Unfortunately, I didn’t have a sideboard I was satisfied with for Dredge so I ended up sleeving up and registering my most recent version of Living End.

People have been critical of this deck from the beginning, and they have reason to be. You can expect to do about five damage to yourself, while goldfishing only turn 5 or 6. You’re vulnerable to almost everything: Meddling Mage, counterspells, any sort of graveyard hate, discard, Chalice of the Void, and you get all kinds of splash damage from cards as obscure as Circle of Protection Red.

However, the deck has plenty of things going for it. It is extremely consistent: you can expect to keep your opening seven, play Living End on the third turn, and play a creature every turn of the game starting on turn 5. The deck doesn’t stumble and has a great long game. If you don’t win early, most of your 19 lands will be thinned out by the mid game and you start to cast Jungle Weavers while your opponent floods out. You also get free wins from land destruction, have room for maindeck hate, and are extremely flexible when sideboarding. If you’re worried about burn, you can swap living end for Nourish. If you’re worried about Scapeshift, you can swap Living end for Glimpse the Unthinkable and add a Steam Vents (beware of Primal Command). You could even try adding Ionas and a couple Hypergenesis to the sideboard, but I wouldn’t recommend it as it’s a lot of cards for not that much impact, and a worse plan.

After sideboarding, you can always expect your opponent to have lots of disruption, but you can also expect them to mulligan aggressively and struggle against Kitchen Finks, Shriekmaw, and Maelstrom Pulse, and this is why the deck shines. If your opponent can’t answer Living End, they’ll lose, but if they invest too many resources trying to stop you they’ll lose to hardcast Monstrous Carabids.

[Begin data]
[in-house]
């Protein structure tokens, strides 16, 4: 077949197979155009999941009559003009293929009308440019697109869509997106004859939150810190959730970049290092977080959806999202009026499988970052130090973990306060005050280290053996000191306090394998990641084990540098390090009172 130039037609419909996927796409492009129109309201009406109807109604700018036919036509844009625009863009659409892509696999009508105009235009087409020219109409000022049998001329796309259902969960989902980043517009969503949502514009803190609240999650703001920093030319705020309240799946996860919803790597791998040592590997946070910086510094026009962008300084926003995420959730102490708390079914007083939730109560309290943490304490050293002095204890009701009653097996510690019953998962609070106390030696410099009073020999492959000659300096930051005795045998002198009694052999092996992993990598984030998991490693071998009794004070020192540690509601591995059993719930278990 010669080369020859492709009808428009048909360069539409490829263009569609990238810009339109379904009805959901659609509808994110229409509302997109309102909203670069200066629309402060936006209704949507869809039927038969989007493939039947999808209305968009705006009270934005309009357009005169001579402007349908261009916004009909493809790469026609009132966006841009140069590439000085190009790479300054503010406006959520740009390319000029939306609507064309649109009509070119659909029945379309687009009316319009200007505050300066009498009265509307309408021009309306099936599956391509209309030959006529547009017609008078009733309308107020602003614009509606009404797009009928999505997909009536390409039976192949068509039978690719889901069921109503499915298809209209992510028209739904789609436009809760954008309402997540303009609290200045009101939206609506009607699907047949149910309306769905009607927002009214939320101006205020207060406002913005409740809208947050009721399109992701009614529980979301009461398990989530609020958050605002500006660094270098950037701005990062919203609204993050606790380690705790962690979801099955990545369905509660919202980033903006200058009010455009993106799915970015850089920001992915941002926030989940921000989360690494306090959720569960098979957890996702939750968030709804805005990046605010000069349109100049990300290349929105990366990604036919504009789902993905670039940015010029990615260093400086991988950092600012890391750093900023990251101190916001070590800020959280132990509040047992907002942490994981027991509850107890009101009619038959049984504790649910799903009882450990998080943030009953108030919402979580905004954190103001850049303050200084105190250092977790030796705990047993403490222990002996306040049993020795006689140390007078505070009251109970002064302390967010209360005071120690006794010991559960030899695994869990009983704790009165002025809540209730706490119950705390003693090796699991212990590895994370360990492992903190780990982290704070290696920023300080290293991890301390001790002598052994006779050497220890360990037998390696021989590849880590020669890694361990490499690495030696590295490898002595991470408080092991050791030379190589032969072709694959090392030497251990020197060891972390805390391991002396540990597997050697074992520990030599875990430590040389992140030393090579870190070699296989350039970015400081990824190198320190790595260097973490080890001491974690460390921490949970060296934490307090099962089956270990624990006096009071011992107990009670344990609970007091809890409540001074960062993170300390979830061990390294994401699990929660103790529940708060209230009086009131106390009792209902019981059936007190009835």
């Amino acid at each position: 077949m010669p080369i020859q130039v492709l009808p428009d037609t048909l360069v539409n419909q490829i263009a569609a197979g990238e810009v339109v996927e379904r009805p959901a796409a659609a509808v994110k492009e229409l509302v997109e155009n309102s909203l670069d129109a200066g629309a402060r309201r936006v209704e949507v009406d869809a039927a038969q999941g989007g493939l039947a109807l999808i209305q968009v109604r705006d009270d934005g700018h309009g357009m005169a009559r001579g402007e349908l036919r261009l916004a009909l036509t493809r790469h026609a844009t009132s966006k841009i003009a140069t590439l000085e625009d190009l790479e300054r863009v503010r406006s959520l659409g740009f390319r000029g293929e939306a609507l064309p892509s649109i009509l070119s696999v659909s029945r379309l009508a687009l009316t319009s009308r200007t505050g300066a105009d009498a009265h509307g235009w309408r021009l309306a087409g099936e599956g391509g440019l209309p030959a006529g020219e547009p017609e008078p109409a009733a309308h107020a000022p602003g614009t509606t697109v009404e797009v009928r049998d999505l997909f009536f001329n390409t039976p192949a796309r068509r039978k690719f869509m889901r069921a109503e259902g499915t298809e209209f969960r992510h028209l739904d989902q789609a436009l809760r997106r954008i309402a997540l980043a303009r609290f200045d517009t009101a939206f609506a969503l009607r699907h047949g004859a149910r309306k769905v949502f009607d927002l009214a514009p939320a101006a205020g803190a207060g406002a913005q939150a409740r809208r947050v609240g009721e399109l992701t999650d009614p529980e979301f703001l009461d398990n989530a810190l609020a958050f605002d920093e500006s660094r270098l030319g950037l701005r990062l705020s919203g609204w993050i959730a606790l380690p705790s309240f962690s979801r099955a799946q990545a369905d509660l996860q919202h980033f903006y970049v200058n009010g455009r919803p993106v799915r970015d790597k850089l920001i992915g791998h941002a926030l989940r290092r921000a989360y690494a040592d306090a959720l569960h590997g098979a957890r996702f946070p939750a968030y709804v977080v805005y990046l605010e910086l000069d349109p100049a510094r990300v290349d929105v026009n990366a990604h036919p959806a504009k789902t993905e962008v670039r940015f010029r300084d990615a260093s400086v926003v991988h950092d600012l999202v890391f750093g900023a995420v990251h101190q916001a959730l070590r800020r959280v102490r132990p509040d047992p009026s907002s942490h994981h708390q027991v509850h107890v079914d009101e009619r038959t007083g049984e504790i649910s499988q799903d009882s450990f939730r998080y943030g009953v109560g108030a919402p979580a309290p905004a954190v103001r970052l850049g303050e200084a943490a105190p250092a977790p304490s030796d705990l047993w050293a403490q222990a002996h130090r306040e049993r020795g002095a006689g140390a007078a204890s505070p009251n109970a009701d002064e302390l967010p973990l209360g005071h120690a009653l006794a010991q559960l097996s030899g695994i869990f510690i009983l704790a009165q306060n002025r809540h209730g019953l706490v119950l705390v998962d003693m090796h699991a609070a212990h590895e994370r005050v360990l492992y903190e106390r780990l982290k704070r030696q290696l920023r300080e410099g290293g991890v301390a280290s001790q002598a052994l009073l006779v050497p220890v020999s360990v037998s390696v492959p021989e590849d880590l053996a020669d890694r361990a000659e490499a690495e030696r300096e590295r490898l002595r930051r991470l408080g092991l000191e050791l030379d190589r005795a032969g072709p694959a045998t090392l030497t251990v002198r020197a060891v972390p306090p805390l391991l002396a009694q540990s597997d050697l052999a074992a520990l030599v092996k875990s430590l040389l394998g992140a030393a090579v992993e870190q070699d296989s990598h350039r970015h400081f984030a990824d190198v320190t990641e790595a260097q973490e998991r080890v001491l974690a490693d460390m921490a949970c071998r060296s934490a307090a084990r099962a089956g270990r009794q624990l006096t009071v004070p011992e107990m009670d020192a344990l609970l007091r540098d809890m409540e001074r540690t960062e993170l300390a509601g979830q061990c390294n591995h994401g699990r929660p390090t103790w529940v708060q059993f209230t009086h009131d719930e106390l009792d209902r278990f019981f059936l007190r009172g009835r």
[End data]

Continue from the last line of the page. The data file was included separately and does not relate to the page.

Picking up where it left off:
Any sort of graveyard hate isn’t actually that much of a problem, because Living End is still a wrath against them. You can deal with Crypts and Relics with Ingot Chewer plus Violent Outburst, or just cycle some guys after they resolve it. Leyline is a bit of a problem, but you have Maelstrom Pulse and still have the option of beating them down or disrupting them with your cards the hard way. You have many answers for Meddling Mages and Canonists, and it’s easy to overload counterspells if you have a Violent Outburst. Targeted discard isn’t even that much of an issue because you cycle so much. The point is, this deck has a lot of hate against it, but you don’t roll over and die to it in the same way most linear combo decks do.

The best thing going for the deck (maybe not anymore) is surprise factor. Even if your opponent knows about the deck, it’s unlikely they’ve prepared their deck to beat yours, or that they’ve even played a single game against you. In those circumstances, no matter how good your opponent is, they will make mistakes. It’s just not possible to make the right plays when you don’t know what’s going on. No one knows what’s coming out of your sideboard or what removal to name with their second Meddling Mage. No one ever plays with your Falter and Trumpet Blast effects in mind, which means they screw up when planning for combat.